Howdle Studios & Gallery features ceramic art in the form of small cups, humorous cups, and platters with drawings of animals or abstract designs, vases from 3 inches to 4 feet with animal or abstract decoration, planters with animal drawings, small ceramic relief wall sculptures in sizes from 2 to 5 feet. Very large (up to 50 feet) installations are available by commission only. Texture and motion are the unifying themes in all Bruce's work.

Two-dimensional watercolor, colored pencil, graphite and ink drawings primarily of fruits, vegetables and flowers by Janice Johnson are on view as well as prints and cards of the same images.

Bruce is usually present in the gallery or studio and loves to show visitors how his work is made. When he is not present Jan is.

Commissioned murals usually start with preliminary drawings followed by a final rendering with a model showing relief texture and color. After the size and method of installation are worked out clay is ordered and the easel readied.

The 60’ x 11’ easel is adjusted to fit the dimensions of each commission. The easel is covered with burlap and wood strips screwed horizontally every 16 to 20 inches and is sprayed with water so when the clay is applied it will stick to the surface. For larger projects Paoli Clay Co. makes the proper clay formula and delivers it shrink wrapped on flat bed pallets. Quantities up to 9 tons are fork lifted off the truck and dollied to the location in the room where with the help of assistants is applied to the easel which is tilted to a six degree slant. First the clay surface is groomed and readied for sculpting. Bruce can sculpt a ton of clay in around one to five days depending on the extent of detail. A ton generally covers around an 8’ x 10’ area depending on depth. When fired a 8’ x 10’ mural will shrink by 13.6% to 6’9” x 8’9”. When sculpting; the scale of the subject has to be sized up to accommodate this shrinkage.

The client is asked to approve the work at this point. Ideally Bruce likes approval in person but will photograph and e-mail an image for approval.

After approval the assistants come back and help cut the mural into fireable size pieces following the contour lines of the image. Each piece is numbered on right side edge and noted on an inventory photo. After cutting down each piece is hollowed out and re-sculpted. Depending on size it can be 200 to 2000 pieces. When finished the mural lies flat and uncovered to dry, which can take up to two months.  When dry the outer edges of each piece is sanded and the pieces sprayed with opaque porcelain before coloring (some murals are left the natural clay color and stained to accent detail.) Then ready for the kiln, each piece is numbered again on the top edge, inventoried on a photo, and fired.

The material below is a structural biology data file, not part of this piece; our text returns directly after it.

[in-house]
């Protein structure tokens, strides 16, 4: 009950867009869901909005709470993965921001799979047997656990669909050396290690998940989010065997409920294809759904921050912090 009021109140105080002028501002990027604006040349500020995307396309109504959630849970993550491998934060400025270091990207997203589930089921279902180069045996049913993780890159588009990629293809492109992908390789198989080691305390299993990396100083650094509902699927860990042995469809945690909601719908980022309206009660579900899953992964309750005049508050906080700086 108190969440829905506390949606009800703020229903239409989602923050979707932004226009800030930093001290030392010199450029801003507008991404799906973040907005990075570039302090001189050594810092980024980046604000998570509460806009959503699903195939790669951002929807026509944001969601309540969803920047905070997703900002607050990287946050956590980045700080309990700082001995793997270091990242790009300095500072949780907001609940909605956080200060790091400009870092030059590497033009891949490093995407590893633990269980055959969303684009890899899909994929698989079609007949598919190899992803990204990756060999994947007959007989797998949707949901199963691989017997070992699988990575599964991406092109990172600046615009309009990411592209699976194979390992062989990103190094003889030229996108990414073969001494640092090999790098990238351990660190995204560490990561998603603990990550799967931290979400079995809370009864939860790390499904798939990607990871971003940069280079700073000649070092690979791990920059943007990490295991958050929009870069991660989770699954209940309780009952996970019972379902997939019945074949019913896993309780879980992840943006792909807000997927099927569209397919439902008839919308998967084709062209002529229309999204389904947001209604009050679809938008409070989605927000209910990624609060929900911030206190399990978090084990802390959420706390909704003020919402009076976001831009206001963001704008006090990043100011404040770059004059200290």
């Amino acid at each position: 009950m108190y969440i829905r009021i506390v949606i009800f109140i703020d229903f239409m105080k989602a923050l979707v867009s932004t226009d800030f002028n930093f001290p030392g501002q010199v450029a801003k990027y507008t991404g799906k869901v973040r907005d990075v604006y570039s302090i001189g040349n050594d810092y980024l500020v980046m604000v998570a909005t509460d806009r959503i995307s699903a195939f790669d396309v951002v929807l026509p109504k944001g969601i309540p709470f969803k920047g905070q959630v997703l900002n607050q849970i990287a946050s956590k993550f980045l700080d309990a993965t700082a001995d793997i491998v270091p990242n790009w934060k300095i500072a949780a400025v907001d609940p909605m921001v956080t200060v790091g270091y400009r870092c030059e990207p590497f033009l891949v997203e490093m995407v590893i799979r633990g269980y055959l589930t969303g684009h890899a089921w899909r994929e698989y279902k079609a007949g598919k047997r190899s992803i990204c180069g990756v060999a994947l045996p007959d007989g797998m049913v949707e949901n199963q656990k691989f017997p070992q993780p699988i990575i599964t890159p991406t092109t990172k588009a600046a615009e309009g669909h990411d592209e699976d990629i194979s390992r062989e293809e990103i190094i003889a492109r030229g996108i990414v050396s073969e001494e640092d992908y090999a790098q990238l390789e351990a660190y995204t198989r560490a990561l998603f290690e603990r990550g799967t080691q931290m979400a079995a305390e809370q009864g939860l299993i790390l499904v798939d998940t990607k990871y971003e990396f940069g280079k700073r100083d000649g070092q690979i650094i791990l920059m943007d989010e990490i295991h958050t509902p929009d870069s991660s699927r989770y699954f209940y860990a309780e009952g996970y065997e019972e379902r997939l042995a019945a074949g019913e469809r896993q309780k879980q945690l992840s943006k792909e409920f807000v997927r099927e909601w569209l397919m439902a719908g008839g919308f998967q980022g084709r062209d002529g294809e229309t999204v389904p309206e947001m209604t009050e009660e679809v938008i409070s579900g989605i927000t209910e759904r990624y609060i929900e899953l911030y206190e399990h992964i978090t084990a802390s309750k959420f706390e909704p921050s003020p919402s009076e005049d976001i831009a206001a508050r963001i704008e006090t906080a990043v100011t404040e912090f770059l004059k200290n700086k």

After firing the pieces are brought back to the studio and are prepared for installation. Methods of installation vary depending on the installation site. For a Menasha, WI mural over 2000 pieces were glued and jointed onto twelve 8’ x 10’ concrete panels, lifted with a crane and bolted onto the outside wall of a brick building. At the Wichita Mountain Wildlife Refuge in Lawton, OK a mural was laid up with mortar. Bruce and his crew camped at the refuge for a week to do the installation. At Sportsman Park in Cicero, IL Chicago masons under Bruce’s supervision laid up a mural that wrapped around the corner of the building. Peru State College’s mural was glued up vertically and held in place with wood strips one foot at a time until the glue set, then jointed. A Brighton, CO mural of 745 pieces were mounted in the studio on 21 wood panels and then delivered. After preparing the wall, each panel was hung on a French cleat to lock it into place. Each location presents a unique set of circumstances that requires a site specific installation method.